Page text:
Lanai High and Elementary Principal Elton Kinoshita says that without his three new Filipina teachers this year, he would have had to rely on substitute teachers to fill those positions. It would have been doable this second semester, he said, but the subs were burning out and requested the school find other contingencies.
“It was just great timing and circumstances, this all fell into place,” he said.
The island, with a population of 3,000, is one of the hardest to staff due to its remote location. Mokulele Airlines is the only inter-island airline currently flying there while a 45-minute ferry ride takes residents to Lahaina on Maui where they often stock up on supplies. To accommodate a student population of 594 this year across pre-K-12 grades, the school employs 55 teachers.
Some teachers not originally from Lanai have lasted a decade or more at the school but plenty also turn right back around and return home. Kinoshita said the lack of available housing is a constant challenge — there are only about 10 teacher cottages — and the school historically has had to rely on long-term substitutes.
In addition to the international recruiting program, Kinoshita has advocated for encouraging more locals to become teachers.
“This is an amazing community,” he said. “We’re slowly getting teachers with roots here. Statewide, it’s tough to find teachers. You’re not going to attract teachers from big metropolitan areas.”
The DOE overall had 364 teacher vacancies as of December 2020, compared with 400 at the same point the year before. If that number sounds low, Tom, the DOE recruiter, says it’s because a salary differential that pays an annual $10,000 bonus helped fill a number of special education positions. The differential also provided $3,000-$8,000 bonuses for hard-to-fill positions in remote areas like Lanai.
Lanai High and Elementary, the only school on the island, is perched at the edge of a very small town center. Many items on the Larry Ellison-owned island are more expensive than other parts of the state, including gas that costs $5.49 a gallon.
The community is so tight-knit that pastry chefs at the Four Seasons Hotel created small individual cakes topped with a decorative graduation hat and diploma nestled inside a green and gold lunch box, the school’s colors, for each of the 39 graduating seniors last year.
Kinoshita, who will be retiring at the end of the school year, took the helm of Lanai High and Elementary School seven and a half years ago after serving as vice principal of Oahu’s largest high school, Campbell High, which has a student population as high as the entire island of Lanai.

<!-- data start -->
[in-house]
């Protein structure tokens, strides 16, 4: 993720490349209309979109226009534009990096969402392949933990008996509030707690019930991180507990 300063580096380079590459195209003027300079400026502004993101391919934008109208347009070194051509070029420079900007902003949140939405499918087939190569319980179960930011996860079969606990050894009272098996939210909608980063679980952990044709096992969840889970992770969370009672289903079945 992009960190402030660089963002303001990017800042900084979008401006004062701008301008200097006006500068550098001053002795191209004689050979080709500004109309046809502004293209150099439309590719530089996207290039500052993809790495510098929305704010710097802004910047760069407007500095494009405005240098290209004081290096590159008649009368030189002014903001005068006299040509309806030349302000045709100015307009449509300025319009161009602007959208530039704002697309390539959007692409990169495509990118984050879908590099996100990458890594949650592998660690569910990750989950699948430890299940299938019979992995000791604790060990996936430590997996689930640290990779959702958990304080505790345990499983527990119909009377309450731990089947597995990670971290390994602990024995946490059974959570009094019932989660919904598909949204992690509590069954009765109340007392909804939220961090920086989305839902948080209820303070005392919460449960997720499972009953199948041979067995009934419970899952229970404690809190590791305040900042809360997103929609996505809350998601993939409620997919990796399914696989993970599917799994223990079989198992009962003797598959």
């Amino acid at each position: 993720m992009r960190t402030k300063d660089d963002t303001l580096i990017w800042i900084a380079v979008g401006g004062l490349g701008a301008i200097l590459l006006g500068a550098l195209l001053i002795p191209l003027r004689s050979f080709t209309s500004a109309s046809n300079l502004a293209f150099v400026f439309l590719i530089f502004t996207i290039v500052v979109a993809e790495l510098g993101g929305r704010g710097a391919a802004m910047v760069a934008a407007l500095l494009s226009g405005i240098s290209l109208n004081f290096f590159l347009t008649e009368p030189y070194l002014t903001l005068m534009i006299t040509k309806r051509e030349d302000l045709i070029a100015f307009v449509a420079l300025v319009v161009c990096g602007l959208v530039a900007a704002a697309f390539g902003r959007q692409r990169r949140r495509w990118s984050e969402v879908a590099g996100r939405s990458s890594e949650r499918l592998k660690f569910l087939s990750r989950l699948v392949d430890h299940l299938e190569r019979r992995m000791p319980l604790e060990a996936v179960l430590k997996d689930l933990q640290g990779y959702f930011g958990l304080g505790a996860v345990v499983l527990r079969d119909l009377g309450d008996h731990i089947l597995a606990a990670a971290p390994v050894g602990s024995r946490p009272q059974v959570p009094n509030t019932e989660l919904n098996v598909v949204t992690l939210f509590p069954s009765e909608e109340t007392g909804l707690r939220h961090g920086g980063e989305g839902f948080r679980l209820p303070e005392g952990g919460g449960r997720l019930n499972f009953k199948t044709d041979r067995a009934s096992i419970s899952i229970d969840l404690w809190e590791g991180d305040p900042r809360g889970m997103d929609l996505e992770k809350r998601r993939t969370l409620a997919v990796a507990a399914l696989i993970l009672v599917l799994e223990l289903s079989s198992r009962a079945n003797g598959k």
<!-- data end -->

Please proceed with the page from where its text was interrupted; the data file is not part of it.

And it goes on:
Kinoshita, whose father grew up on Lanai and who is a graduate of the school, says he tries not to oversell the place to potential recruits. “We are in a remote location,” he said. “We have fishing, hunting. It’s a 45-minute boat ride to Lahaina.”
But he also emphasizes the friendliness of residents. “When you drive here on this island, it’s 20 miles per hour in the city and everybody waves at each other when you’re driving.” (This is true, as Civil Beat’s reporting confirmed).
The three Filipina teachers share a three-bedroom, two-bathroom cottage just 25 yards from the school campus. It’s a modest space furnished with items donated from the community. They also supplied appliances and canned foods and bags of rice as a welcome.
“They are the ones who approached us, ‘Oh, come here, you drop by my house, I will give you something so that you can have something in your house,’ ” Dela Rosa said. “Most of the things in our house were given by the people here.”
Both she and Abonal, whose children are ages 2, 10 and 13, miss their families but are enjoying new connections forged on Lanai.
“They’re missing me much because it’s our first time to be separated from each other,” Abonal says. “It’s a little bit of sacrifice, for the family of course, and for professional growth also.” Still, she described teaching in another country as “a great privilege” and an opportunity she couldn’t pass up.
She says she has about eight Filipino students, but their language exchange is limited to just small talk and banter. Some families have been reluctant to share too much about their shared cultural heritage, though many teachers and cleaning staff have been very welcoming in inviting the teachers to beach outings or other excursions, she said.
“They embrace the community and the community embraces them and they tend to stay longer,” Jennifer Kaaikala, a high school special education teacher who’s been at the school 20 years, said of the pattern for teachers new to the island.
Other teachers note the impact of the revolving door on the students themselves.
“It really hurts how the kids do” at school, said Lisa Galloway, a high school teacher who’s been at the school 12 years. “If you’re a new teacher, it takes a year just to get a feel of the place. Often, you’ll turn to other teachers to mentor you.”
But not everyone is as keen on relying on international teacher recruitment as a long-term solution to the shortage issue, seeing it more as a stop gap.
“It might benefit the problem but at the same time, it’s a three-year contract. So, they come and go,” said Luz LaRotta, who has been teaching English as a second language at the school for the last five years. “We still have problems and we have to fix those problems.”
Whether the international recruitment program remains a permanent fixture depends on the data and feedback once this gets going, according to Tom, the DOE recruiter. He said the DOE will consider initial feedback from the participants themselves.
“When we bring them here, we want to make sure they have a good experience here and acclimate here. We’re trying to make it as smooth as we can,” he said.
For now, Abonal — who grew up in a small province in the Philippines — said being here in Hawaii “feels like home.”
“Especially here in Lanai, it’s just a simple, peaceful place,” she said.